The deceptive impression Roberts seeks to give is that "commonplace requests" or "most prosaic interactions" by citizens who have, presumably, endowed more modest benefits on an official than McDonnell's benefactor did, would involve only pursuit of "general policy" reforms from which special interests could not harvest the profits. No such case has been charged, tried, reached a conviction by a jury, and pursued on appeal to the Supreme Court as is required by the Constitution for the Court to decide it.
Roberts nevertheless strikes down part of the bribery statute because of an imagined application of a phoney "boundless" interpretation to some other such case, not to the McDonnell case. No other criminal but a corrupt politician could get off the hook by showing that some other totally imaginary person could not be constitutionally prosecuted under the statute he has been found guilty of violating -- without expressly invoking the First Amendment overbreadth doctrine, that is.
The Court is only empowered by the Constitution to decide whether the bribery law constitutionally applies to the admittedly tawdry facts of Mr. and Mrs. McDonnell, not whether it can be applied to a vague and hypothetical "commonplace" or "most prosaic" case, as well. Roberts used this same tactic in Shelby County to gut the Voting Rights Act, similarly making future enforcement of the law more challenging, on account of some other imagined applications to which the Act might apply, rather than confining himself to the actual case before him concerning Shelby County, Alabama.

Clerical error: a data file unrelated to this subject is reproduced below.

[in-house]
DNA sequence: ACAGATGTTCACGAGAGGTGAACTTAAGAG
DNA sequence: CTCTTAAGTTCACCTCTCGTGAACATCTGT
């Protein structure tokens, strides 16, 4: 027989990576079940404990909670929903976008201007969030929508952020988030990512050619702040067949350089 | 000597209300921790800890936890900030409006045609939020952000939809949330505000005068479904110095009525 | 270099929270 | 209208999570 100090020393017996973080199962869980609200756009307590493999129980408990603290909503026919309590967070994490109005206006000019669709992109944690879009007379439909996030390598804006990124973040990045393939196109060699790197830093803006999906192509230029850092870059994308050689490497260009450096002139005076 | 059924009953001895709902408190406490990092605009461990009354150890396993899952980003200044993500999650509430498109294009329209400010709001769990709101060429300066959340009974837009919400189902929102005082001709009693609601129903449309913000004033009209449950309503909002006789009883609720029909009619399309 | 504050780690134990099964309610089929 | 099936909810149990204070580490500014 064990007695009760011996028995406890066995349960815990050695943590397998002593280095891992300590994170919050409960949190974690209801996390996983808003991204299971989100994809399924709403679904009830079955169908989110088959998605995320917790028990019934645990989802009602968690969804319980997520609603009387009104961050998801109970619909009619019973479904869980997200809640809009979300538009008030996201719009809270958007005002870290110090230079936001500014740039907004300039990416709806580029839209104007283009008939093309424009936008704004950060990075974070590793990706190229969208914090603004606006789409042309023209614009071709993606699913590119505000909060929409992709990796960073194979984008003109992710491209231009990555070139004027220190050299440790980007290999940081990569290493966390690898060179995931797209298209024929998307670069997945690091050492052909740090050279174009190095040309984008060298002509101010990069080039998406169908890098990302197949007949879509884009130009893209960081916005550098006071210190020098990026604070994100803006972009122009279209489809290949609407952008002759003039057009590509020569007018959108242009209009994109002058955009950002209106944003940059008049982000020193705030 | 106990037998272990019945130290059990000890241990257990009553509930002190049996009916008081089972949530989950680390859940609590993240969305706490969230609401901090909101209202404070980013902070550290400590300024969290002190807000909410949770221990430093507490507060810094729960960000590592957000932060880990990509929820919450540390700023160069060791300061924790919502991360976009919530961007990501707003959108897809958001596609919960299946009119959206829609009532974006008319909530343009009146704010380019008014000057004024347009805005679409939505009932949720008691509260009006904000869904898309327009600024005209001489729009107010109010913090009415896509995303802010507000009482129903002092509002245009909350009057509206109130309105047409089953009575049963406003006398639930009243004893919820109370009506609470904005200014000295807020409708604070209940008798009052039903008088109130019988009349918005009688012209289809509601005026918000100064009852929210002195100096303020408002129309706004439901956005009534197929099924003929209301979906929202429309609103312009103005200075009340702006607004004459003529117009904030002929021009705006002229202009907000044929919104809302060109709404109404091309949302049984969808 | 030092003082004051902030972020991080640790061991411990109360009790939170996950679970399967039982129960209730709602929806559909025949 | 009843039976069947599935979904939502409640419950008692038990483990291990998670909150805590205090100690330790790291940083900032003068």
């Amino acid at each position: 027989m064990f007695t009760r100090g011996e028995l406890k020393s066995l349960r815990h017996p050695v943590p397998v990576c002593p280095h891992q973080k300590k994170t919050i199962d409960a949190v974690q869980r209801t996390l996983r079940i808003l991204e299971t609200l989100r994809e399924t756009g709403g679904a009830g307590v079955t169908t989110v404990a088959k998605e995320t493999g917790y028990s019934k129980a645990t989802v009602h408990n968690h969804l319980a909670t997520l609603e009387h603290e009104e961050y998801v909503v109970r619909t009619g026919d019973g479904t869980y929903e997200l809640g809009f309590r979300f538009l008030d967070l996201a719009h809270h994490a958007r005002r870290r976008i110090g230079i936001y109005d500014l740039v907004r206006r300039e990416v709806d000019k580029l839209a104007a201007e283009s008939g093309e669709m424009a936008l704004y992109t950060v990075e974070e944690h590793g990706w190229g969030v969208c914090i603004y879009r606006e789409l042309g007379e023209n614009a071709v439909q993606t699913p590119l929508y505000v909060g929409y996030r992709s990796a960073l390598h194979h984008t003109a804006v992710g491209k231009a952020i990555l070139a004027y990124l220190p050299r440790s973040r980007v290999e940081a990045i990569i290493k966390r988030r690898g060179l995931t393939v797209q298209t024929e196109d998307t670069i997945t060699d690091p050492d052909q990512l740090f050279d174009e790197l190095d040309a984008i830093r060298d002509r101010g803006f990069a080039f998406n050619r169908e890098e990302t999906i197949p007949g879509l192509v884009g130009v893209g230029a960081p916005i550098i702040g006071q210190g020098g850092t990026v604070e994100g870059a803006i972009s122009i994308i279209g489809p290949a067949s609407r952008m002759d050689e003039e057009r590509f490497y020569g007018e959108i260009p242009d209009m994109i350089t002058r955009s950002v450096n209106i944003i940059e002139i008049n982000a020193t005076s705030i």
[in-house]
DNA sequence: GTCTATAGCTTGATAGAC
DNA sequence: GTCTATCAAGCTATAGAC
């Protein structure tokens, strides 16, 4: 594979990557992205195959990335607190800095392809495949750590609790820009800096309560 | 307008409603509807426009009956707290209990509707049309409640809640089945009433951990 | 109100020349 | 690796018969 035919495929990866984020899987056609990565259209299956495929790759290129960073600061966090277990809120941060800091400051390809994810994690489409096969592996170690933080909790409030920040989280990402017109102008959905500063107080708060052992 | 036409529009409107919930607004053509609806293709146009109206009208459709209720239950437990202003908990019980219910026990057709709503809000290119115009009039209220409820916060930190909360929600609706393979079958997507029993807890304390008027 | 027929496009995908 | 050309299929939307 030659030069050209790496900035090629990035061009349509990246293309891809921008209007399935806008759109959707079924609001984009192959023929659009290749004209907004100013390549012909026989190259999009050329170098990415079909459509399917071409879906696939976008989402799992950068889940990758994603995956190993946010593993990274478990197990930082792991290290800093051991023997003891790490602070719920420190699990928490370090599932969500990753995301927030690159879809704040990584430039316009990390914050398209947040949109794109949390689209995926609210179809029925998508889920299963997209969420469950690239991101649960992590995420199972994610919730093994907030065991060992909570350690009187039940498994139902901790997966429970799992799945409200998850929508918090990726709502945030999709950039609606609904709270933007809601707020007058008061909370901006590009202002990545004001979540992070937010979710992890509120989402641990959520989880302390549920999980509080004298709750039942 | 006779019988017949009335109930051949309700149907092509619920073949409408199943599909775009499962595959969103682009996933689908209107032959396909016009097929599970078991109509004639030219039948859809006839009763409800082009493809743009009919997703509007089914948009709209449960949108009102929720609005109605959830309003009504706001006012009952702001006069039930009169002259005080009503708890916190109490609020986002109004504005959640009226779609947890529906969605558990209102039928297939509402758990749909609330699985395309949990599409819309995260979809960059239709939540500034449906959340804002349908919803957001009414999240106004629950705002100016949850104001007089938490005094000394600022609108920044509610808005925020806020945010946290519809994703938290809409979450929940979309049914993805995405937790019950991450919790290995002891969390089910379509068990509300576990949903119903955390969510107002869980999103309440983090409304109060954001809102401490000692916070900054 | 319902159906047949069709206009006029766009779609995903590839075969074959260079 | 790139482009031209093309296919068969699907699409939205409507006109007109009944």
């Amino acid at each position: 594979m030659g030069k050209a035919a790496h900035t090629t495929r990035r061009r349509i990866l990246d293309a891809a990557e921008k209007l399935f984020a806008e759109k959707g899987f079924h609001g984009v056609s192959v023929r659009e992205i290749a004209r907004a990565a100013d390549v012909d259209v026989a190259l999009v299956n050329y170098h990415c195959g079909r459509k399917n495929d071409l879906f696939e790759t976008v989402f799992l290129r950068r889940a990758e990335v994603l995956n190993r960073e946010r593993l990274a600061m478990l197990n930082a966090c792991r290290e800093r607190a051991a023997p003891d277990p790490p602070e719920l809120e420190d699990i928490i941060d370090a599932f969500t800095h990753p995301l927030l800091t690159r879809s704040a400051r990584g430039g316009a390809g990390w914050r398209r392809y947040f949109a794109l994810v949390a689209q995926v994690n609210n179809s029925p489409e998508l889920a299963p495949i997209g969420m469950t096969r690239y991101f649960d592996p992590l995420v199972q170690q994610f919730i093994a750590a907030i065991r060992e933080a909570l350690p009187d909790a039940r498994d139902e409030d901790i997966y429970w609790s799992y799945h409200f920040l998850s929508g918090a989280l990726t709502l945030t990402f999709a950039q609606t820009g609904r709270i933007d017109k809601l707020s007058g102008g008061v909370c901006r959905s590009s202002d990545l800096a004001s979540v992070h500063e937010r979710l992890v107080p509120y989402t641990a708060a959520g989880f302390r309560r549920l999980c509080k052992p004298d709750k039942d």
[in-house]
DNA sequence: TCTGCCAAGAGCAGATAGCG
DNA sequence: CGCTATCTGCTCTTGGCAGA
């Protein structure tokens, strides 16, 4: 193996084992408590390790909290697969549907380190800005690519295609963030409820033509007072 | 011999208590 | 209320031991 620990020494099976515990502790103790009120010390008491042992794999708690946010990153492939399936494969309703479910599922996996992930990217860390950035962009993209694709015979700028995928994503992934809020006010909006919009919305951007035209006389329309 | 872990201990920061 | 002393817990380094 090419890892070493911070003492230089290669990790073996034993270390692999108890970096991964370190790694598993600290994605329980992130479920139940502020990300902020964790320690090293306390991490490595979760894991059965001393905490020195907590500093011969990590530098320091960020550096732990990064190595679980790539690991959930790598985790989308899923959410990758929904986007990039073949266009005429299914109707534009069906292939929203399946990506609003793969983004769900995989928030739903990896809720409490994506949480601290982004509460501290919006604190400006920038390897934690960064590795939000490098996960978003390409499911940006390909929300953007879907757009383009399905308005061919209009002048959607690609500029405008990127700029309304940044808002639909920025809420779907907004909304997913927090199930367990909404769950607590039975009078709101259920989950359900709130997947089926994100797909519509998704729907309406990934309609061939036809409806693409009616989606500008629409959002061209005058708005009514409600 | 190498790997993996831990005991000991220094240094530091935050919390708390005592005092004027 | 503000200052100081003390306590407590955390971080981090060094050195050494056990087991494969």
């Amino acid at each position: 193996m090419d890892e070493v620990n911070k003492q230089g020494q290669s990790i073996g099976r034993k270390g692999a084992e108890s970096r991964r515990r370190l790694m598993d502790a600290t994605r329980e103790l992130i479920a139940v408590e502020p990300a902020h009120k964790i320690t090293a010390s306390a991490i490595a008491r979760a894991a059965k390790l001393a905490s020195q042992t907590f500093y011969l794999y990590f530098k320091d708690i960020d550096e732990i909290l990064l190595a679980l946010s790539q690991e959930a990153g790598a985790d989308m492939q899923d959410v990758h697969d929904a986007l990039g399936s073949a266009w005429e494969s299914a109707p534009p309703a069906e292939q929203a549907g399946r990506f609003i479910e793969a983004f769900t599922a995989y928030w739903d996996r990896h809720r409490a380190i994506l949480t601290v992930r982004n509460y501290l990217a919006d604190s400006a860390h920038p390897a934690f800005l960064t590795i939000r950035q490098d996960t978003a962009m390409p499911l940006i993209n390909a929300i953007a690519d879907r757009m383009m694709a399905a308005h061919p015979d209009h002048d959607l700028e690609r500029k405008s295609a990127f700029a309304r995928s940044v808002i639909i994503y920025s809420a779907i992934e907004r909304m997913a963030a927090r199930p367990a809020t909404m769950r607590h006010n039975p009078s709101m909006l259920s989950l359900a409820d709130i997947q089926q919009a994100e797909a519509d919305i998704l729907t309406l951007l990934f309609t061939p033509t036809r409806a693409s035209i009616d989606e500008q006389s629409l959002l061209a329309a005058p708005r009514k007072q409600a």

One scholar writes: "Where Congress is convinced that the Court has attempted to alter the Constitution under the guise of interpreting it, Congress has an oath-sworn duty to uphold the Constitution and resist the abuse." Both McDonnell and Shelby County are blatant violations of the Constitution's separation of powers. These violations are tolerated by Congress because it is at once, respectively, too systemically corrupt and too Jim Crow racist to defend its own powers in such cases. As was said by the influential political philosopher Adam Ferguson, ( 1767 ) p. 482, about separated powers, "if any member is remiss, the others must encroach." Congress is remiss, and the Court therefore encroaches upon its powers to extend the corrupt rule of plutocrats.
Roberts the juror
Those "most prosaic interactions" hypotheticals that trouble Roberts would generally be taken care of by the quid pro quo requirement for bribery prosecutions. A reasonable jury in a bribery case must find on sufficient evidence that the quid given was in fact the agreed incentive for the quo provided in return. Roberts writes: "A jury could, for example, conclude that an agreement was reached if the evidence shows that the public official received a thing of value knowing that it was given with the expectation that the official would perform an 'official act' in return."
The fact that there are other cases that might be charged under the statute which factually involve both quid s and quo s, but which fall below this standard of proof that there was an underlying transaction connecting the two elements of the crime provides no excuse for the Court's McDonnell decision where the jury necessarily did find that there was such an underlying agreement. Roberts' argument constitutes a typically dishonest excuse for changing the law without valid reason to do so, because the hypothetical case he fears would be unlikely in the extreme to ever reach the Court for reasons that he does not take into account and which are also unrelated to his own proposed remedy for a problem of his own invention.